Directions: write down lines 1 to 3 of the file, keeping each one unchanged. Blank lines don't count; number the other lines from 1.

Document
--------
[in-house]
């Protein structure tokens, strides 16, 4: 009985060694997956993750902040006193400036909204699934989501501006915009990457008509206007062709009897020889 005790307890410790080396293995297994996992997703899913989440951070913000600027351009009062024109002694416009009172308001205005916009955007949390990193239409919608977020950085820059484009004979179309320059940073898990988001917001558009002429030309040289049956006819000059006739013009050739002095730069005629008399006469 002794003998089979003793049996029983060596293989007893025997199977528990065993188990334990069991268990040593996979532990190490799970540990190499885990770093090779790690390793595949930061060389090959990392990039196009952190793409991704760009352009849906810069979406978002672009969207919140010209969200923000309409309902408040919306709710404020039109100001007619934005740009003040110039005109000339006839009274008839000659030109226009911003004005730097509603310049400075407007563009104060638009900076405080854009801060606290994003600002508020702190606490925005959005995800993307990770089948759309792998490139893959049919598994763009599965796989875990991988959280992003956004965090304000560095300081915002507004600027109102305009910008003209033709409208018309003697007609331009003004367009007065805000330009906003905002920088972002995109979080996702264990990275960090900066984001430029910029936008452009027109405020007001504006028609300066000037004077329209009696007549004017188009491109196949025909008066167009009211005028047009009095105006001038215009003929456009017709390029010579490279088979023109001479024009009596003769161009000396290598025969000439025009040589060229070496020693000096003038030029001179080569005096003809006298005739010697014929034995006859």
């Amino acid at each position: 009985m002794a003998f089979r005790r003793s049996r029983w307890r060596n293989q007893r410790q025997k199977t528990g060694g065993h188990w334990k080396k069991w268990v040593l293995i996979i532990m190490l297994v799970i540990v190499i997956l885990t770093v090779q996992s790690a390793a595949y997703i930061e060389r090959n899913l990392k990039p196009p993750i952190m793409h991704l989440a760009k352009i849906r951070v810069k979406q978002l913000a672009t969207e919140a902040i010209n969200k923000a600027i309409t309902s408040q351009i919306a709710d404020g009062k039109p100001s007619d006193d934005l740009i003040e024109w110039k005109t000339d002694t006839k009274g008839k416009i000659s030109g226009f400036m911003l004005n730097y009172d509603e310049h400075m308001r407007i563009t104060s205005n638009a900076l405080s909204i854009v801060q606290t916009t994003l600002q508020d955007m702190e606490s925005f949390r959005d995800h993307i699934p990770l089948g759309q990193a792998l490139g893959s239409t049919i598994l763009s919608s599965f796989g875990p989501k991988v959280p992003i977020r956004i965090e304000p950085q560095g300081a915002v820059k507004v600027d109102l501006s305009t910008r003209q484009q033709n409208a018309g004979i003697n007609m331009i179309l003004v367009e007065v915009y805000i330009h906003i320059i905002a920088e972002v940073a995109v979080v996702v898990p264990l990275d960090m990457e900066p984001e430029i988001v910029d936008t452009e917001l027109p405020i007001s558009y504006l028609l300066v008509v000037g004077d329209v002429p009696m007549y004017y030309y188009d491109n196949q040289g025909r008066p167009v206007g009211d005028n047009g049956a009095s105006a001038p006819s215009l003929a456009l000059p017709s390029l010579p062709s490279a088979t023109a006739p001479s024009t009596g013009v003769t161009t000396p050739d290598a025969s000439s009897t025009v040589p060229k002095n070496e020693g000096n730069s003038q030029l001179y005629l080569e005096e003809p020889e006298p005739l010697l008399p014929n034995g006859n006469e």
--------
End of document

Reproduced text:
[in-house]
């Protein structure tokens, strides 16, 4: 009985060694997956993750902040006193400036909204699934989501501006915009990457008509206007062709009897020889 005790307890410790080396293995297994996992997703899913989440951070913000600027351009009062024109002694416009009172308001205005916009955007949390990193239409919608977020950085820059484009004979179309320059940073898990988001917001558009002429030309040289049956006819000059006739013009050739002095730069005629008399006469 002794003998089979003793049996029983060596293989007893025997199977528990065993188990334990069991268990040593996979532990190490799970540990190499885990770093090779790690390793595949930061060389090959990392990039196009952190793409991704760009352009849906810069979406978002672009969207919140010209969200923000309409309902408040919306709710404020039109100001007619934005740009003040110039005109000339006839009274008839000659030109226009911003004005730097509603310049400075407007563009104060638009900076405080854009801060606290994003600002508020702190606490925005959005995800993307990770089948759309792998490139893959049919598994763009599965796989875990991988959280992003956004965090304000560095300081915002507004600027109102305009910008003209033709409208018309003697007609331009003004367009007065805000330009906003905002920088972002995109979080996702264990990275960090900066984001430029910029936008452009027109405020007001504006028609300066000037004077329209009696007549004017188009491109196949025909008066167009009211005028047009009095105006001038215009003929456009017709390029010579490279088979023109001479024009009596003769161009000396290598025969000439025009040589060229070496020693000096003038030029001179080569005096003809006298005739010697014929034995006859």
């Amino acid at each position: 009985m002794a003998f089979r005790r003793s049996r029983w307890r060596n293989q007893r410790q025997k199977t528990g060694g065993h188990w334990k080396k069991w268990v040593l293995i996979i532990m190490l297994v799970i540990v190499i997956l885990t770093v090779q996992s790690a390793a595949y997703i930061e060389r090959n899913l990392k990039p196009p993750i952190m793409h991704l989440a760009k352009i849906r951070v810069k979406q978002l913000a672009t969207e919140a902040i010209n969200k923000a600027i309409t309902s408040q351009i919306a709710d404020g009062k039109p100001s007619d006193d934005l740009i003040e024109w110039k005109t000339d002694t006839k009274g008839k416009i000659s030109g226009f400036m911003l004005n730097y009172d509603e310049h400075m308001r407007i563009t104060s205005n638009a900076l405080s909204i854009v801060q606290t916009t994003l600002q508020d955007m702190e606490s925005f949390r959005d995800h993307i699934p990770l089948g759309q990193a792998l490139g893959s239409t049919i598994l763009s919608s599965f796989g875990p989501k991988v959280p992003i977020r956004i965090e304000p950085q560095g300081a915002v820059k507004v600027d109102l501006s305009t910008r003209q484009q033709n409208a018309g004979i003697n007609m331009i179309l003004v367009e007065v915009y805000i330009h906003i320059i905002a920088e972002v940073a995109v979080v996702v898990p264990l990275d960090m990457e900066p984001e430029i988001v910029d936008t452009e917001l027109p405020i007001s558009y504006l028609l300066v008509v000037g004077d329209v002429p009696m007549y004017y030309y188009d491109n196949q040289g025909r008066p167009v206007g009211d005028n047009g049956a009095s105006a001038p006819s215009l003929a456009l000059p017709s390029l010579p062709s490279a088979t023109a006739p001479s024009t009596g013009v003769t161009t000396p050739d290598a025969s000439s009897t025009v040589p060229k002095n070496e020693g000096n730069s003038q030029l001179y005629l080569e005096e003809p020889e006298p005739l010697l008399p014929n034995g006859n006469e």